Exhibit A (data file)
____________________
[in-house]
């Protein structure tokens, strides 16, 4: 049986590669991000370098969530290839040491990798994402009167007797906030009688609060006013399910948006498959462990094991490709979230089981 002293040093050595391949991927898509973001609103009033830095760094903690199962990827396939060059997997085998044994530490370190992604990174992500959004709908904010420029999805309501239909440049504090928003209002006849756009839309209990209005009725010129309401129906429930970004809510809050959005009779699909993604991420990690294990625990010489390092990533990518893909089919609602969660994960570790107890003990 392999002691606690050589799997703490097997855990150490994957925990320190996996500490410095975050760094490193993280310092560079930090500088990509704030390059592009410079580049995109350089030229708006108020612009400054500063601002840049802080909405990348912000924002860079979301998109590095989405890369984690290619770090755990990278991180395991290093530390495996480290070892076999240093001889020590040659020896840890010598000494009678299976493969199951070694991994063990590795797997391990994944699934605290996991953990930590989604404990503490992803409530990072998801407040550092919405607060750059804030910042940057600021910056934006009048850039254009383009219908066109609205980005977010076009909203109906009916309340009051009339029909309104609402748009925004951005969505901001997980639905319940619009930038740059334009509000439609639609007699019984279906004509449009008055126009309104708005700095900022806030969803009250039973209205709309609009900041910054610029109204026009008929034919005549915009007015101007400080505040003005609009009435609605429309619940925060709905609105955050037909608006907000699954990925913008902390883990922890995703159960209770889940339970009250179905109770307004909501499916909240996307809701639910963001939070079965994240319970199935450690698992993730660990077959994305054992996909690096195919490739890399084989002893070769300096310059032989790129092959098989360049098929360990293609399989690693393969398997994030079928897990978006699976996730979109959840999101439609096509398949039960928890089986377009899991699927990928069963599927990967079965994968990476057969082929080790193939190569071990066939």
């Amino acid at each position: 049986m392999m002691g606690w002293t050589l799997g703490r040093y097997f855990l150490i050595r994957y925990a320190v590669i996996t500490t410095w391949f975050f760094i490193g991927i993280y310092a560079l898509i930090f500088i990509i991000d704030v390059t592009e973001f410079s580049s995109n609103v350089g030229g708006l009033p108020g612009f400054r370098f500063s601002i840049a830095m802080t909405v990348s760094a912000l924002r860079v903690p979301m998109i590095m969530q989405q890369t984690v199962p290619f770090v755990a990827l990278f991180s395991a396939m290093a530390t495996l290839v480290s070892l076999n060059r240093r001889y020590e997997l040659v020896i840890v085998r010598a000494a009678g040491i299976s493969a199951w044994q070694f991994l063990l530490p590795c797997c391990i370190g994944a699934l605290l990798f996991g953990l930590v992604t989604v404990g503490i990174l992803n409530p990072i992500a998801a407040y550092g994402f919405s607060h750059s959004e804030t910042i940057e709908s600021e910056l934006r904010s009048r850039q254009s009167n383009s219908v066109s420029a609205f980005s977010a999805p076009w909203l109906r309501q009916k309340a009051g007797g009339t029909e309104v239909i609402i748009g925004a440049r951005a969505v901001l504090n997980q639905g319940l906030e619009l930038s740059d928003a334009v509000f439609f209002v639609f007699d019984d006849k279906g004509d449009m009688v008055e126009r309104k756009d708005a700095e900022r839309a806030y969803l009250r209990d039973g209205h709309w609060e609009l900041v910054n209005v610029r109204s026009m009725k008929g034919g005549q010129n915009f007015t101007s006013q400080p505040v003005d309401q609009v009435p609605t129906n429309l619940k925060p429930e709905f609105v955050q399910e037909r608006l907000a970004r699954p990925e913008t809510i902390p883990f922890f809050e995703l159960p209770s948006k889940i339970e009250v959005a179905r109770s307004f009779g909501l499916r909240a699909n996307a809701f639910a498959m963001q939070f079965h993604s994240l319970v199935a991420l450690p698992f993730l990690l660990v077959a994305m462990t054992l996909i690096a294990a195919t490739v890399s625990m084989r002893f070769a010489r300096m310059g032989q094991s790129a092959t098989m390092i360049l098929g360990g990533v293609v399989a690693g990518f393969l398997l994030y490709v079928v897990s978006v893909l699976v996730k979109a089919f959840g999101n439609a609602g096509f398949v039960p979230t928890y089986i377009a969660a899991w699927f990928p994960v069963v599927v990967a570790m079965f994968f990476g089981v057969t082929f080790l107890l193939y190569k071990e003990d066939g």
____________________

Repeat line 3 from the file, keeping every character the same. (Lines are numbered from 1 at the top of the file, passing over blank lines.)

């Amino acid at each position: 049986m392999m002691g606690w002293t050589l799997g703490r040093y097997f855990l150490i050595r994957y925990a320190v590669i996996t500490t410095w391949f975050f760094i490193g991927i993280y310092a560079l898509i930090f500088i990509i991000d704030v390059t592009e973001f410079s580049s995109n609103v350089g030229g708006l009033p108020g612009f400054r370098f500063s601002i840049a830095m802080t909405v990348s760094a912000l924002r860079v903690p979301m998109i590095m969530q989405q890369t984690v199962p290619f770090v755990a990827l990278f991180s395991a396939m290093a530390t495996l290839v480290s070892l076999n060059r240093r001889y020590e997997l040659v020896i840890v085998r010598a000494a009678g040491i299976s493969a199951w044994q070694f991994l063990l530490p590795c797997c391990i370190g994944a699934l605290l990798f996991g953990l930590v992604t989604v404990g503490i990174l992803n409530p990072i992500a998801a407040y550092g994402f919405s607060h750059s959004e804030t910042i940057e709908s600021e910056l934006r904010s009048r850039q254009s009167n383009s219908v066109s420029a609205f980005s977010a999805p076009w909203l109906r309501q009916k309340a009051g007797g009339t029909e309104v239909i609402i748009g925004a440049r951005a969505v901001l504090n997980q639905g319940l906030e619009l930038s740059d928003a334009v509000f439609f209002v639609f007699d019984d006849k279906g004509d449009m009688v008055e126009r309104k756009d708005a700095e900022r839309a806030y969803l009250r209990d039973g209205h709309w609060e609009l900041v910054n209005v610029r109204s026009m009725k008929g034919g005549q010129n915009f007015t101007s006013q400080p505040v003005d309401q609009v009435p609605t129906n429309l619940k925060p429930e709905f609105v955050q399910e037909r608006l907000a970004r699954p990925e913008t809510i902390p883990f922890f809050e995703l159960p209770s948006k889940i339970e009250v959005a179905r109770s307004f009779g909501l499916r909240a699909n996307a809701f639910a498959m963001q939070f079965h993604s994240l319970v199935a991420l450690p698992f993730l990690l660990v077959a994305m462990t054992l996909i690096a294990a195919t490739v890399s625990m084989r002893f070769a010489r300096m310059g032989q094991s790129a092959t098989m390092i360049l098929g360990g990533v293609v399989a690693g990518f393969l398997l994030y490709v079928v897990s978006v893909l699976v996730k979109a089919f959840g999101n439609a609602g096509f398949v039960p979230t928890y089986i377009a969660a899991w699927f990928p994960v069963v599927v990967a570790m079965f994968f990476g089981v057969t082929f080790l107890l193939y190569k071990e003990d066939g």